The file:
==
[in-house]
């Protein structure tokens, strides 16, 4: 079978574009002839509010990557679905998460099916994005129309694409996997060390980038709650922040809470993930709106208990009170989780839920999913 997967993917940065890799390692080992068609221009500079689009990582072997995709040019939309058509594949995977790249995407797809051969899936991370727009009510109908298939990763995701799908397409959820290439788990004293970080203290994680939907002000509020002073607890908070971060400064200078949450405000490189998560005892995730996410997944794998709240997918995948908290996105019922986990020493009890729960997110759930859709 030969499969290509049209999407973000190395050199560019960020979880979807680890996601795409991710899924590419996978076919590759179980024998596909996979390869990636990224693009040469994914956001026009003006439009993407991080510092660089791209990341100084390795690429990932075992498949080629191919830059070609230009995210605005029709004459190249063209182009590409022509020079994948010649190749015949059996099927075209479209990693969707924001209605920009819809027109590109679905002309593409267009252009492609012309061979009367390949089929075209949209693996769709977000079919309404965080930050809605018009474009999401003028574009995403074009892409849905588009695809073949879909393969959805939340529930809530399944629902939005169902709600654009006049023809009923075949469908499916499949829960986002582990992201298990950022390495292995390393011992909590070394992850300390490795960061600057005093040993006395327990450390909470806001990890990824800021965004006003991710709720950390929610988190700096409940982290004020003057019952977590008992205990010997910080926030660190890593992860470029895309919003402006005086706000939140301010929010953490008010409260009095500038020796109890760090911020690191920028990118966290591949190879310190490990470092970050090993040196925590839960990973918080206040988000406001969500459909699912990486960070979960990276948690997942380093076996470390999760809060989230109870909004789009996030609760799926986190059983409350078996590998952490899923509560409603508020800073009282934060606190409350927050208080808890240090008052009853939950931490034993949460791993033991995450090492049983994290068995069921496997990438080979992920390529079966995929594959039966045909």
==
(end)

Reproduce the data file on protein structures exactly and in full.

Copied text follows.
[in-house]
């Protein structure tokens, strides 16, 4: 079978574009002839509010990557679905998460099916994005129309694409996997060390980038709650922040809470993930709106208990009170989780839920999913 997967993917940065890799390692080992068609221009500079689009990582072997995709040019939309058509594949995977790249995407797809051969899936991370727009009510109908298939990763995701799908397409959820290439788990004293970080203290994680939907002000509020002073607890908070971060400064200078949450405000490189998560005892995730996410997944794998709240997918995948908290996105019922986990020493009890729960997110759930859709 030969499969290509049209999407973000190395050199560019960020979880979807680890996601795409991710899924590419996978076919590759179980024998596909996979390869990636990224693009040469994914956001026009003006439009993407991080510092660089791209990341100084390795690429990932075992498949080629191919830059070609230009995210605005029709004459190249063209182009590409022509020079994948010649190749015949059996099927075209479209990693969707924001209605920009819809027109590109679905002309593409267009252009492609012309061979009367390949089929075209949209693996769709977000079919309404965080930050809605018009474009999401003028574009995403074009892409849905588009695809073949879909393969959805939340529930809530399944629902939005169902709600654009006049023809009923075949469908499916499949829960986002582990992201298990950022390495292995390393011992909590070394992850300390490795960061600057005093040993006395327990450390909470806001990890990824800021965004006003991710709720950390929610988190700096409940982290004020003057019952977590008992205990010997910080926030660190890593992860470029895309919003402006005086706000939140301010929010953490008010409260009095500038020796109890760090911020690191920028990118966290591949190879310190490990470092970050090993040196925590839960990973918080206040988000406001969500459909699912990486960070979960990276948690997942380093076996470390999760809060989230109870909004789009996030609760799926986190059983409350078996590998952490899923509560409603508020800073009282934060606190409350927050208080808890240090008052009853939950931490034993949460791993033991995450090492049983994290068995069921496997990438080979992920390529079966995929594959039966045909």